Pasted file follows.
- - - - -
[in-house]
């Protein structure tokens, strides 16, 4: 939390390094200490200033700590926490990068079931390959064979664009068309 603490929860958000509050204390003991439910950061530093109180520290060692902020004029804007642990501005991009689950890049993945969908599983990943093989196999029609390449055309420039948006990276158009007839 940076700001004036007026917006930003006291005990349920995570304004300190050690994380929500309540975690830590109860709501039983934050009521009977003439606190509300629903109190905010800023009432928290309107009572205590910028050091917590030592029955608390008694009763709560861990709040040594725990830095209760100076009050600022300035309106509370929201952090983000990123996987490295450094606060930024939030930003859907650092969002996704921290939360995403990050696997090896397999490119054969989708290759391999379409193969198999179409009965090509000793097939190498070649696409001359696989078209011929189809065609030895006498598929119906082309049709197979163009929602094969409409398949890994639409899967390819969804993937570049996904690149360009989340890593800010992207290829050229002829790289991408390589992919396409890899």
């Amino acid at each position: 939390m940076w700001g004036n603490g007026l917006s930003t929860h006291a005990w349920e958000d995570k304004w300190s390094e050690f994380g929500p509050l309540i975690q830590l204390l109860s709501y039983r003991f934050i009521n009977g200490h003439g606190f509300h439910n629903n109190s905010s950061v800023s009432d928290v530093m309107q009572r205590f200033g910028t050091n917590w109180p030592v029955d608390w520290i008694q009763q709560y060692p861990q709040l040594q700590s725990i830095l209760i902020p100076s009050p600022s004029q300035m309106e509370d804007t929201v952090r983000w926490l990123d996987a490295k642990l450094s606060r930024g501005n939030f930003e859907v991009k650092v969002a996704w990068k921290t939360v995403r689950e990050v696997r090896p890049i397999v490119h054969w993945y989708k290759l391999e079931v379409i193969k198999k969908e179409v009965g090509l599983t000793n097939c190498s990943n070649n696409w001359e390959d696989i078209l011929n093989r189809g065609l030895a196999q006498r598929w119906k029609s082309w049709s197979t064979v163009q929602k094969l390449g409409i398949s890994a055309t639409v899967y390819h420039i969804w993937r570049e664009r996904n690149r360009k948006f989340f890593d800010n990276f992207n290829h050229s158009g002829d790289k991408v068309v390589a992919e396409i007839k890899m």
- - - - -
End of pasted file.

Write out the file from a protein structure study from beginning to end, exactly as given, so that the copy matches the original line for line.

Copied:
[in-house]
């Protein structure tokens, strides 16, 4: 939390390094200490200033700590926490990068079931390959064979664009068309 603490929860958000509050204390003991439910950061530093109180520290060692902020004029804007642990501005991009689950890049993945969908599983990943093989196999029609390449055309420039948006990276158009007839 940076700001004036007026917006930003006291005990349920995570304004300190050690994380929500309540975690830590109860709501039983934050009521009977003439606190509300629903109190905010800023009432928290309107009572205590910028050091917590030592029955608390008694009763709560861990709040040594725990830095209760100076009050600022300035309106509370929201952090983000990123996987490295450094606060930024939030930003859907650092969002996704921290939360995403990050696997090896397999490119054969989708290759391999379409193969198999179409009965090509000793097939190498070649696409001359696989078209011929189809065609030895006498598929119906082309049709197979163009929602094969409409398949890994639409899967390819969804993937570049996904690149360009989340890593800010992207290829050229002829790289991408390589992919396409890899």
């Amino acid at each position: 939390m940076w700001g004036n603490g007026l917006s930003t929860h006291a005990w349920e958000d995570k304004w300190s390094e050690f994380g929500p509050l309540i975690q830590l204390l109860s709501y039983r003991f934050i009521n009977g200490h003439g606190f509300h439910n629903n109190s905010s950061v800023s009432d928290v530093m309107q009572r205590f200033g910028t050091n917590w109180p030592v029955d608390w520290i008694q009763q709560y060692p861990q709040l040594q700590s725990i830095l209760i902020p100076s009050p600022s004029q300035m309106e509370d804007t929201v952090r983000w926490l990123d996987a490295k642990l450094s606060r930024g501005n939030f930003e859907v991009k650092v969002a996704w990068k921290t939360v995403r689950e990050v696997r090896p890049i397999v490119h054969w993945y989708k290759l391999e079931v379409i193969k198999k969908e179409v009965g090509l599983t000793n097939c190498s990943n070649n696409w001359e390959d696989i078209l011929n093989r189809g065609l030895a196999q006498r598929w119906k029609s082309w049709s197979t064979v163009q929602k094969l390449g409409i398949s890994a055309t639409v899967y390819h420039i969804w993937r570049e664009r996904n690149r360009k948006f989340f890593d800010n990276f992207n290829h050229s158009g002829d790289k991408v068309v390589a992919e396409i007839k890899m």